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Blue Mosque (Istanbul, Turkey)
Member Name: Essexgirl2006
Blue Mosque (Istanbul, Turkey)
Advantages: Free, attractive mosque, quick to visit
Disadvantages: May have to queue
The Sultan Ahmed (or Ahmet as the Turks call him) Mosque is more commonly known as the Blue Mosque and is recognised as one of the most iconic sights of the Istanbul skyline. It was commissioned by Sultan Ahmed I (unsurprisingly) when he was a young man in 1609 and took seven years to build and is designed in the Ottoman style. He wanted a building to rival the magnificent Hagia Sophia opposite. It has one big central dome (43m high on the outside), eight smaller domes and six minarets and apparently has a capacity of 10,000 worshippers. It is still in use today, and you are able to visit between prayer times.
Ottoman architecture features a lot of domes and columns and is often very light inside. Tiles and paintings tend to be quite colourful and feature flowers. The period the Blue Mosque was constructed in was referred to as the Classical period and had a lot of Byzantine influences (from the Hagia Sophia). The famous Ottoman architect Mimar Sinan had died by this time, but it his apprentices who worked on the mosque so it is in keeping with a lot of other Ottoman buildings around the city such as the Suleymaniye Mosque which Sinan had worked on and looks very similar. Sultan Ahmed also insisted that the mosque have six minarets, the only one in Istanbul to do so (as the time, the only one outside Mecca to have so many), the largest courtyard of any mosque in that period, tens of thousands of Iznik (hand-painted ceramic) tiles and 250 windows.
It is free to get in (you can make donations at the end - they give receipts), and you approach through a courtyard around to the side (as a tourist, worshippers are allowed to use the main entrance). You may have to queue for a bit, but the queue seems to move steadily as people are removing their shoes. I imagine if it got too packed inside they may prevent some people from going in. You are asked to remove your footwear and there are plastic bags to keep them in so you can carry them. You may keep socks on, but I saw one lady try to go in with plastic bags over her feet, but she was stopped. If you are coming in summer and have no socks, note that you are walking only on carpet, not bare floors. Men are asked to wear long trousers rather than shorts (not a problem in March) and ladies to wear long skirts or trousers, and ideally cover their heads. I had a scarf with me, but I noticed a few people didn't bother. If you forget to bring a scarf, you can borrow one from the mosque, which are all clean and pressed.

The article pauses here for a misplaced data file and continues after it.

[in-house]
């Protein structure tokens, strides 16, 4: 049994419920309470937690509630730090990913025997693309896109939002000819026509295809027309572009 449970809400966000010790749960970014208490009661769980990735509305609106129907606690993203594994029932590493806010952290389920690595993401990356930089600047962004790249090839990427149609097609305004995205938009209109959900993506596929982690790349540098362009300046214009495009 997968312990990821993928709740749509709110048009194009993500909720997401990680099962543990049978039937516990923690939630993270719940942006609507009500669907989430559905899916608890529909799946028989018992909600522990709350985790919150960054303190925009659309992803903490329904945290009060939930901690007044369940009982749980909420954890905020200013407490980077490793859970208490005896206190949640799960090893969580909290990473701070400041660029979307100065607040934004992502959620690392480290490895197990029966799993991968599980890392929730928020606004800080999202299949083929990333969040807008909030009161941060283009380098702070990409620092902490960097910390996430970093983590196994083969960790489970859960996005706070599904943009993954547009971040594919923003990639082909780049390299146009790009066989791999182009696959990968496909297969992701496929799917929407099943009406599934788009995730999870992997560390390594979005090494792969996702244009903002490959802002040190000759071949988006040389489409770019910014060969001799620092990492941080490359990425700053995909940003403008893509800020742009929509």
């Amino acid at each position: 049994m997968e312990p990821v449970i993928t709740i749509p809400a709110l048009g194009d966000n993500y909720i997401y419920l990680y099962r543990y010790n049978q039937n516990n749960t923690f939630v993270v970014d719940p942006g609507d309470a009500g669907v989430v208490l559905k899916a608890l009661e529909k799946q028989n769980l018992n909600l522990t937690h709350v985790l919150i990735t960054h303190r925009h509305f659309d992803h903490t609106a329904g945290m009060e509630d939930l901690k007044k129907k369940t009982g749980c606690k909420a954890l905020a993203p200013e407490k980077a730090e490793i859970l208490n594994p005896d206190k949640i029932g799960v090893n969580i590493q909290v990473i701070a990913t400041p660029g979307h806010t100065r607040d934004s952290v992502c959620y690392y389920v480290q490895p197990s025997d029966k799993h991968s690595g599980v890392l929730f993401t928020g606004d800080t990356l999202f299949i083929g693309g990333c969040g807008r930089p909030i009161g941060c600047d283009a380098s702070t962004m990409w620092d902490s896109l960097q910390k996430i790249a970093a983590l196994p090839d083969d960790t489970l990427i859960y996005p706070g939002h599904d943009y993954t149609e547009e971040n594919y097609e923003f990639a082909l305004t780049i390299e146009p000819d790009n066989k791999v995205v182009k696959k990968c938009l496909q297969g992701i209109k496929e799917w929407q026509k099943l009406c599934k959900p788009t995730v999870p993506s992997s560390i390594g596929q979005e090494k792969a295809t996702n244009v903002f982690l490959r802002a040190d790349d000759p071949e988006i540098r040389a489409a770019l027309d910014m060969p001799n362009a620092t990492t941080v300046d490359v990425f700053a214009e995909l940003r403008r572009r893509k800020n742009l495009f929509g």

My first impression when I walked in was to say "wow" because it is so big and high. I have actually been in a larger mosque (in Casablanca, Morocco) but it wasn't as pretty. All of the high domed ceiling is decorated in red and blue tiles and lower parts of the mosque and the pillars also have these decorated tiles on them, mostly in blue. The carpet is red and looks fairly new. I imagine it has to be replaced often. There are a number of bright stained glass windows (I don't think they are original - they look too bright) and some low chandeliers meaning that it is very light in the mosque. You are allowed to take photos, and there did not seem to be any restrictions of the use of flash. However it is quite light in there, so I doubt you would need it. At one end is a large 'pulpit' type structure where the Imam preaches from. Most of the highlights of the mosque are above your head so the even if it is busy inside, the people are not obscuring your view. You can only walk around a part of it as the main area is roped off, but you can approach the rope to view the pulpit and lower windows and people move out of the way.
All in all we were inside about twenty minutes, as there was a prayer service looming. As you exit you will see some scale models of the original mosque complex (it included a hospital and school) and then once outside, you may put your shoes on (there are a few benches). If you then proceed straight on towards Sultanahmet Park (between the mosque and the Hagia Sophia) you can get some nice views, but they may be obscured by some trees.
The Mosque is situated in the Sultanahmet area of Istanbul and is a few minutes walk from the tram stop of the same name.
Summary: Worth your time